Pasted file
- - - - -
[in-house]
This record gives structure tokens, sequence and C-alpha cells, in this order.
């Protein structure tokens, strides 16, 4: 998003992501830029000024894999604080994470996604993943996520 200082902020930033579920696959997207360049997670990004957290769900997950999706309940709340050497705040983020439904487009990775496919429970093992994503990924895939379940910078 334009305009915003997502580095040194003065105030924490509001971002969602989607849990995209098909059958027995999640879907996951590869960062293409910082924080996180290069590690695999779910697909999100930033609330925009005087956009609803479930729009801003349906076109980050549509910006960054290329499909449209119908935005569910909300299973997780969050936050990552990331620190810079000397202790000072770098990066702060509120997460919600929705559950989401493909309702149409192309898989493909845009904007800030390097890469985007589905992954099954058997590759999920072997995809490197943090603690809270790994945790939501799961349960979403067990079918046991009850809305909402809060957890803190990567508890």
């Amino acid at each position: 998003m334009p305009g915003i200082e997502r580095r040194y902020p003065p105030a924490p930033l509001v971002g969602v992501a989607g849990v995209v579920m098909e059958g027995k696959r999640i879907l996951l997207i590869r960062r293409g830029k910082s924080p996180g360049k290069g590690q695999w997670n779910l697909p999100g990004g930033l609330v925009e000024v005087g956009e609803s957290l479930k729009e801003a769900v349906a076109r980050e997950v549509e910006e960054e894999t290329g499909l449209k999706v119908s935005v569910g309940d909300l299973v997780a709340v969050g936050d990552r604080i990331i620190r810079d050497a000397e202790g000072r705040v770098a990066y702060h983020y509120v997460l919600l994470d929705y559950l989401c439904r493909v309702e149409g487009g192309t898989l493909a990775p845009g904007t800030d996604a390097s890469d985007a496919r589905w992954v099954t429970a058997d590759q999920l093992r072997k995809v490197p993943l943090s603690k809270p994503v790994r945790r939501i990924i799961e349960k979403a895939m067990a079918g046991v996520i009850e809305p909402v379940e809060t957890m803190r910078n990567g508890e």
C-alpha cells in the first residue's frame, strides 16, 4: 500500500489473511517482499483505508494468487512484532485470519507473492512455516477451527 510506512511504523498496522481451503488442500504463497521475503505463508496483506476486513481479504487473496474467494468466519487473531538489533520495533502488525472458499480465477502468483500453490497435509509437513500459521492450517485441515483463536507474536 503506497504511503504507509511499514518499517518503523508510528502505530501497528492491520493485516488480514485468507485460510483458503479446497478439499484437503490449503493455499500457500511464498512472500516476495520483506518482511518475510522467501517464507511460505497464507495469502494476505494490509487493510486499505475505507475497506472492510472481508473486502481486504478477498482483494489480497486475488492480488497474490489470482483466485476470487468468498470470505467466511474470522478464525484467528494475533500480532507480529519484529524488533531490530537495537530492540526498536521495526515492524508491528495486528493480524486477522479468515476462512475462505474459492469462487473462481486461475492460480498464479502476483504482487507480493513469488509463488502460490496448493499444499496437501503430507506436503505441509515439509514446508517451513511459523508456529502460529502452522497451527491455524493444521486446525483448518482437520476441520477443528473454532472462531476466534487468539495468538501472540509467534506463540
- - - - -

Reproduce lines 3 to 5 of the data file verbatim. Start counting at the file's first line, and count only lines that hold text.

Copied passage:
């Protein structure tokens, strides 16, 4: 998003992501830029000024894999604080994470996604993943996520 200082902020930033579920696959997207360049997670990004957290769900997950999706309940709340050497705040983020439904487009990775496919429970093992994503990924895939379940910078 334009305009915003997502580095040194003065105030924490509001971002969602989607849990995209098909059958027995999640879907996951590869960062293409910082924080996180290069590690695999779910697909999100930033609330925009005087956009609803479930729009801003349906076109980050549509910006960054290329499909449209119908935005569910909300299973997780969050936050990552990331620190810079000397202790000072770098990066702060509120997460919600929705559950989401493909309702149409192309898989493909845009904007800030390097890469985007589905992954099954058997590759999920072997995809490197943090603690809270790994945790939501799961349960979403067990079918046991009850809305909402809060957890803190990567508890």
């Amino acid at each position: 998003m334009p305009g915003i200082e997502r580095r040194y902020p003065p105030a924490p930033l509001v971002g969602v992501a989607g849990v995209v579920m098909e059958g027995k696959r999640i879907l996951l997207i590869r960062r293409g830029k910082s924080p996180g360049k290069g590690q695999w997670n779910l697909p999100g990004g930033l609330v925009e000024v005087g956009e609803s957290l479930k729009e801003a769900v349906a076109r980050e997950v549509e910006e960054e894999t290329g499909l449209k999706v119908s935005v569910g309940d909300l299973v997780a709340v969050g936050d990552r604080i990331i620190r810079d050497a000397e202790g000072r705040v770098a990066y702060h983020y509120v997460l919600l994470d929705y559950l989401c439904r493909v309702e149409g487009g192309t898989l493909a990775p845009g904007t800030d996604a390097s890469d985007a496919r589905w992954v099954t429970a058997d590759q999920l093992r072997k995809v490197p993943l943090s603690k809270p994503v790994r945790r939501i990924i799961e349960k979403a895939m067990a079918g046991v996520i009850e809305p909402v379940e809060t957890m803190r910078n990567g508890e």
C-alpha cells in the first residue's frame, strides 16, 4: 500500500489473511517482499483505508494468487512484532485470519507473492512455516477451527 510506512511504523498496522481451503488442500504463497521475503505463508496483506476486513481479504487473496474467494468466519487473531538489533520495533502488525472458499480465477502468483500453490497435509509437513500459521492450517485441515483463536507474536 503506497504511503504507509511499514518499517518503523508510528502505530501497528492491520493485516488480514485468507485460510483458503479446497478439499484437503490449503493455499500457500511464498512472500516476495520483506518482511518475510522467501517464507511460505497464507495469502494476505494490509487493510486499505475505507475497506472492510472481508473486502481486504478477498482483494489480497486475488492480488497474490489470482483466485476470487468468498470470505467466511474470522478464525484467528494475533500480532507480529519484529524488533531490530537495537530492540526498536521495526515492524508491528495486528493480524486477522479468515476462512475462505474459492469462487473462481486461475492460480498464479502476483504482487507480493513469488509463488502460490496448493499444499496437501503430507506436503505441509515439509514446508517451513511459523508456529502460529502452522497451527491455524493444521486446525483448518482437520476441520477443528473454532472462531476466534487468539495468538501472540509467534506463540